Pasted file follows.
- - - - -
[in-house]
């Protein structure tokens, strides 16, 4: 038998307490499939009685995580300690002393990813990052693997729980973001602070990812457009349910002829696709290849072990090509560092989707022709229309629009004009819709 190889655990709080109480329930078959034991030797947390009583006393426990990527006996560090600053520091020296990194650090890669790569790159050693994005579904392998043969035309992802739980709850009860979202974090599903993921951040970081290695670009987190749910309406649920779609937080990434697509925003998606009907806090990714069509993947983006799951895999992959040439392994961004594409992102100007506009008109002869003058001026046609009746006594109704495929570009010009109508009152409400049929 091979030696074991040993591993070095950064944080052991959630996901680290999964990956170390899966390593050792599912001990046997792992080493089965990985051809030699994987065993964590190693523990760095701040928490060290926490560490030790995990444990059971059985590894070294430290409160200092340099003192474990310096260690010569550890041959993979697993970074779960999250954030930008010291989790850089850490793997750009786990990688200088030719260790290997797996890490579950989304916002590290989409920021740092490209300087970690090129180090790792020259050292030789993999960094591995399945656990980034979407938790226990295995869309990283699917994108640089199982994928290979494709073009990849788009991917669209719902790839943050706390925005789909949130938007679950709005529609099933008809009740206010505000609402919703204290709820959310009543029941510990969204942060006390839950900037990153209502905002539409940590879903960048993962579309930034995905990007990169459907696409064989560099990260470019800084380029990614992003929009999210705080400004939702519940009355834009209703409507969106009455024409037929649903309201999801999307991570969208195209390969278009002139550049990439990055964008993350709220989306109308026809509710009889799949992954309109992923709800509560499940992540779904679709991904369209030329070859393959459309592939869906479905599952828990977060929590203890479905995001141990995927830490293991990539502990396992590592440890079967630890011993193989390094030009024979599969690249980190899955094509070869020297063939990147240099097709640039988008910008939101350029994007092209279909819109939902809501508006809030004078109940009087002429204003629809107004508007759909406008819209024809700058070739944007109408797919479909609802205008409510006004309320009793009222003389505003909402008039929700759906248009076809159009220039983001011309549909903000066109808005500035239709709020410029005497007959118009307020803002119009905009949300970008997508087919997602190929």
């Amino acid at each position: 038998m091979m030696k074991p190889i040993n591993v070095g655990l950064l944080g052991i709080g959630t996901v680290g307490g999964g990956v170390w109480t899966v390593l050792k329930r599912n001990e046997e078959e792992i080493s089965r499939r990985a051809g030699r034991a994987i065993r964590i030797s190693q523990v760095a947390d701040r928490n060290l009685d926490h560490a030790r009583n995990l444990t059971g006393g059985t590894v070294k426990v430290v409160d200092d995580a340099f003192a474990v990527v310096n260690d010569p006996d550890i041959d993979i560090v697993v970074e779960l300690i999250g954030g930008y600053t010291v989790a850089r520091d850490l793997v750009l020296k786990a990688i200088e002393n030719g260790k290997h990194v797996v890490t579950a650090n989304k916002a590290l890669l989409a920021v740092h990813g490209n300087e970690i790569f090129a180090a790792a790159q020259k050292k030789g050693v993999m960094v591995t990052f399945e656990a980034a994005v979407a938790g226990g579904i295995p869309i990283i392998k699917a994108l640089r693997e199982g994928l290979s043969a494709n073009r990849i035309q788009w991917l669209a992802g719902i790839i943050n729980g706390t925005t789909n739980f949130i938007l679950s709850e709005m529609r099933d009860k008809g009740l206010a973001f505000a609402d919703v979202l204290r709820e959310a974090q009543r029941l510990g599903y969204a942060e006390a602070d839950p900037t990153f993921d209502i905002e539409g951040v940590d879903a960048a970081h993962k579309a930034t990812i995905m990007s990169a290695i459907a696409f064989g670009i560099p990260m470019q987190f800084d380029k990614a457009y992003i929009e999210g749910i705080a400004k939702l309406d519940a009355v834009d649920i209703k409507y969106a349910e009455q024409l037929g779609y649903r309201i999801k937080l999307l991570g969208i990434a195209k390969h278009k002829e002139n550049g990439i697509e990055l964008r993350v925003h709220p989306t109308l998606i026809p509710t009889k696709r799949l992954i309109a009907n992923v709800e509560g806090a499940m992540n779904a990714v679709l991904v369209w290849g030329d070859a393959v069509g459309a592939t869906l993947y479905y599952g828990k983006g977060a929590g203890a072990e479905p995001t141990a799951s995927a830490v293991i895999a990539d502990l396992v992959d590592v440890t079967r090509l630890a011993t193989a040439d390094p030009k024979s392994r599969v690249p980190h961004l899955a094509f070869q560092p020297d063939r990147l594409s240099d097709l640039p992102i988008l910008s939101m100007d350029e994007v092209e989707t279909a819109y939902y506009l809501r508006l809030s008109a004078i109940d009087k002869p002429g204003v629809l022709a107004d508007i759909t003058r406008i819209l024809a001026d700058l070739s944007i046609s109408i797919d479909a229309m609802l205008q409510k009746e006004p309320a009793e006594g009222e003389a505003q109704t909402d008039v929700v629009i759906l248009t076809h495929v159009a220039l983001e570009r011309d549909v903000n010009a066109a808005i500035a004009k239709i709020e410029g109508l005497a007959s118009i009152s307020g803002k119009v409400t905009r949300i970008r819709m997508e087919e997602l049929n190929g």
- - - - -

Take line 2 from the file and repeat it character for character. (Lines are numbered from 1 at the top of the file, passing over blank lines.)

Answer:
């Protein structure tokens, strides 16, 4: 038998307490499939009685995580300690002393990813990052693997729980973001602070990812457009349910002829696709290849072990090509560092989707022709229309629009004009819709 190889655990709080109480329930078959034991030797947390009583006393426990990527006996560090600053520091020296990194650090890669790569790159050693994005579904392998043969035309992802739980709850009860979202974090599903993921951040970081290695670009987190749910309406649920779609937080990434697509925003998606009907806090990714069509993947983006799951895999992959040439392994961004594409992102100007506009008109002869003058001026046609009746006594109704495929570009010009109508009152409400049929 091979030696074991040993591993070095950064944080052991959630996901680290999964990956170390899966390593050792599912001990046997792992080493089965990985051809030699994987065993964590190693523990760095701040928490060290926490560490030790995990444990059971059985590894070294430290409160200092340099003192474990310096260690010569550890041959993979697993970074779960999250954030930008010291989790850089850490793997750009786990990688200088030719260790290997797996890490579950989304916002590290989409920021740092490209300087970690090129180090790792020259050292030789993999960094591995399945656990980034979407938790226990295995869309990283699917994108640089199982994928290979494709073009990849788009991917669209719902790839943050706390925005789909949130938007679950709005529609099933008809009740206010505000609402919703204290709820959310009543029941510990969204942060006390839950900037990153209502905002539409940590879903960048993962579309930034995905990007990169459907696409064989560099990260470019800084380029990614992003929009999210705080400004939702519940009355834009209703409507969106009455024409037929649903309201999801999307991570969208195209390969278009002139550049990439990055964008993350709220989306109308026809509710009889799949992954309109992923709800509560499940992540779904679709991904369209030329070859393959459309592939869906479905599952828990977060929590203890479905995001141990995927830490293991990539502990396992590592440890079967630890011993193989390094030009024979599969690249980190899955094509070869020297063939990147240099097709640039988008910008939101350029994007092209279909819109939902809501508006809030004078109940009087002429204003629809107004508007759909406008819209024809700058070739944007109408797919479909609802205008409510006004309320009793009222003389505003909402008039929700759906248009076809159009220039983001011309549909903000066109808005500035239709709020410029005497007959118009307020803002119009905009949300970008997508087919997602190929």